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The Morning Report provides a quick look at today’s medical news, research and features.  









Docs Mystified By Paralysis in Dozens of Kids
More than 50 children in 23 states have had mysterious episodes of paralysis to their arms or legs, according to data gathered by the CDC. The cause is not known, although some doctors suspect the cases may be linked to infection with enterovirus 68, a respiratory virus that has sickened thousands of children in recent months.

Some of the affected children have lost the use of a leg or an arm, and are having physical therapy to keep their muscles conditioned. Others have sustained more extensive damage and require help breathing. The prognosis for affected children is uncertain. ”At the moment, it looks like whatever the chances are of getting this syndrome are less than one in a million,” said Mark A. Pallansch, the director of the division of viral diseases at the CDC.

More than 100 cases have been brought to the attention of the CDC. But only half fit the agency’s strict definition: a case of sudden-onset limb weakness since August in a patient younger than 21 who has certain spinal cord lesions.

Not all of the children with limb weakness have tested positive for enterovirus 68. Children’s Hospital of Philadelphia has treated five children with limb weakness and the characteristic spinal lesions. Yet none tested positive for enterovirus 68, said Dr. Brenda Banwell, the hospital’s chief of neurology. (NYT)

Medicare May Force ALS Patients To Lose Communication Technology
Starting Dec. 1, people with ALS – a disease that impairs motor function so people often can’t talk or even move – could lose access to technological advances that allow them to better communicate, thanks to a federal review of what Medicare is allowed to cover.

Historically, Medicare has covered 80 percent of the cost for basic speech-generation devices – the machines many ALS patients use – while permitting patients to pay out of pocket for upgrades that allow the devices to connect to the internet and perform services such as opening doors. But in February, the Centers for Medicare & Medicaid Services posted a ”coverage reminder” making clear that the program does not cover the cost of upgradable devices, based on a much earlier national coverage determination.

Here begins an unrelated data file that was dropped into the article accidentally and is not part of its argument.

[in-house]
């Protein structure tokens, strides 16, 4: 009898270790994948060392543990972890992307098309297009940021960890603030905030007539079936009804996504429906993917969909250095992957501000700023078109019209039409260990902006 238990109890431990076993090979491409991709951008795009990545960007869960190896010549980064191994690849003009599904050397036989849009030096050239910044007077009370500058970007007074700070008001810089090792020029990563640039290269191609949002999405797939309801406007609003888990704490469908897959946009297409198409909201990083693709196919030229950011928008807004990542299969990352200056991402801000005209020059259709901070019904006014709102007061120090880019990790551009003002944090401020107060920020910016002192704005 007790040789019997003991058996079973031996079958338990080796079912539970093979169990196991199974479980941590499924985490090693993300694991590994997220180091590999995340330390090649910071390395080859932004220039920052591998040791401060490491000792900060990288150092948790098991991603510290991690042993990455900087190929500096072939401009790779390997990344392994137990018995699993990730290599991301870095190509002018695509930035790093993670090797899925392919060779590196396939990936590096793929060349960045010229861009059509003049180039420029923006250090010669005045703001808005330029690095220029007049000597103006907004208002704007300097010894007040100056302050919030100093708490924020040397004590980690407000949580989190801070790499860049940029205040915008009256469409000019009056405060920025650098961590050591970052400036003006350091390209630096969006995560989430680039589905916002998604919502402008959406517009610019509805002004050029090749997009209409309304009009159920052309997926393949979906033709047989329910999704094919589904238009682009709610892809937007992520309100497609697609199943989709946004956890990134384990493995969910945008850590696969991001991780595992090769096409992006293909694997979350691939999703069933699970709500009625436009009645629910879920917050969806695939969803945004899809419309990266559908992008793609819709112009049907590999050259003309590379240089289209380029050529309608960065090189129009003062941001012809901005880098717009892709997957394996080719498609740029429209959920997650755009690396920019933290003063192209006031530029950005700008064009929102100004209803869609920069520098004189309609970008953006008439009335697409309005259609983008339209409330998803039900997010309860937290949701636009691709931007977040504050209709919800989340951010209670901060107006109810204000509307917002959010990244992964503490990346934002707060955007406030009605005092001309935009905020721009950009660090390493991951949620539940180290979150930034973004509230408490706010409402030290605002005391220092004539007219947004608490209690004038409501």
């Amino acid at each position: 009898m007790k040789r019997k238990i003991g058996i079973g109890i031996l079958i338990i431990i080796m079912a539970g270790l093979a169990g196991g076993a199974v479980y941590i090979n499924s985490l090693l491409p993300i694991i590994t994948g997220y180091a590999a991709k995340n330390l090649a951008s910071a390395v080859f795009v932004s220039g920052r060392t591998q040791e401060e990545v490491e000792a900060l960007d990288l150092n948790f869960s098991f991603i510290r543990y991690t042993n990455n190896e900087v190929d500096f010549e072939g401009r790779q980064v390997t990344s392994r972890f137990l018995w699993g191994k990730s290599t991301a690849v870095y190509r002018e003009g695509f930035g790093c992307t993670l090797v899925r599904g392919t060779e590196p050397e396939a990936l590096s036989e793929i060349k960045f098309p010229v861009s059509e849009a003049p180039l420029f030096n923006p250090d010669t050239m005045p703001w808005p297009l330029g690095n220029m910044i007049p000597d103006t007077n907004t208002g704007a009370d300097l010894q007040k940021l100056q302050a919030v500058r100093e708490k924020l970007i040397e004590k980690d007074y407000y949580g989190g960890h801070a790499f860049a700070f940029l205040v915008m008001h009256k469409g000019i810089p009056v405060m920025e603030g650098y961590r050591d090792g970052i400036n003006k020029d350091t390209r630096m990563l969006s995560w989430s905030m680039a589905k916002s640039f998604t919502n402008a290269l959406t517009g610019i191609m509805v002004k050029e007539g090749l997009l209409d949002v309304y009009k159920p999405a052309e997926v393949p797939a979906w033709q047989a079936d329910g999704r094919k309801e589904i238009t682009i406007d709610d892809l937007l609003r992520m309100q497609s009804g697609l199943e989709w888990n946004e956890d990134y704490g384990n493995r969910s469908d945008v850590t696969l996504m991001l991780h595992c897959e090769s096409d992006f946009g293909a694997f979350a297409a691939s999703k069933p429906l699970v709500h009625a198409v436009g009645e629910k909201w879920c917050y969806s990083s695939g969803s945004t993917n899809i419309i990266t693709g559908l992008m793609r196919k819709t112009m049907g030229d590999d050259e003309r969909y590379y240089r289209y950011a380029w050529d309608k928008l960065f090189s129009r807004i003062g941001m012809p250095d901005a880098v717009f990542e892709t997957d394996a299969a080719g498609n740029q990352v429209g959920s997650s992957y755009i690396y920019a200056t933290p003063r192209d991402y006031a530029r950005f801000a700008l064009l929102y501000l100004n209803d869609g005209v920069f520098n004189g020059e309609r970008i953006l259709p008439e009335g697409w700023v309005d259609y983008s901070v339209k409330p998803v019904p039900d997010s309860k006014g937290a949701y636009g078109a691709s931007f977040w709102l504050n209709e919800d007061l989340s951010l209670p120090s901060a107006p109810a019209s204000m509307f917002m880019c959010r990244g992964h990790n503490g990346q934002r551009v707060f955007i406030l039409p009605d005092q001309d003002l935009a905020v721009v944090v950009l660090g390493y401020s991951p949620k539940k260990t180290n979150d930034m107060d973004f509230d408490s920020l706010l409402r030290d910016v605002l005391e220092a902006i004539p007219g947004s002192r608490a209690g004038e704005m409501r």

This notice is part of a review by Medicare contractors to make sure devices do in fact “comply with our coverage rules and the Medicare law,” CMS spokesperson Aaron Albright wrote in an email. This review, he added, has been “suspended” until December to address advocates’ concerns. ALS groups have said the change will effectively bar patients from the machines they have been able to obtain through Medicare for years. “Now all of a sudden the door is closing for them,” said Kathleen Holt, associate director at the Center for Medicare Advocacy. (Full story at Physicians News)

Docs Making Housecalls Proves Successful
Although for some doctors, the idea of home visits seems antiquated, one practice has so much success that even Medicare is taking notice. In a little over a decade, the practice has exploded in popularity — with more than 40 providers in North Carolina.

The practice, called Doctors Making Housecalls, has tracked patient outcomes and costs for 2 years as part of a Medicare demonstration project exploring at-home care for complex and elderly patients. In that time, patients have spent less time in hospitals, had fewer emergency room visits and have spent less on healthcare overall. Shohreh Taavoni, MD, said that although she built the practice for patient convenience, she now sees it as a solid solution to both provider burnout and the rising cost of consumer health.

Although today Taavoni and her husband, Alan Kronhaus, MD, both say they make “above average” pay for a family practice physician, that wasn’t always the case. It took 4 years before the team cut their first paycheck, living off savings to pursue their dream. Kronhaus founded KRON Medical, the country’s first locum tenens staffing firm, in 1980.

Before they could open, they had to sort through a number of issues. Chief among them: how to bill for services, which turned out to be simpler than the team expected. The vast majority of housecall services can be billed with CPT codes similar to those used in the office. One of the biggest differences is the amount of time spent with the patient: instead of 8 to 10 minutes in an exam room, Taavoni spends nearly an hour with each of her patients. Taavoni’s practice adds a flat $95 fee to each call, a price most patients happily pay.

Although she didn’t anticipate it when she first started making housecalls, the majority of Taavoni’s patients — and those of her 45 fellow doctors in the practice — live at residential care facilities. When Taavoni visits an assisted or independent living home, she waves the $95 fee, and can often spend an entire day rounding from one patient’s room to the next. (MedPage Today)


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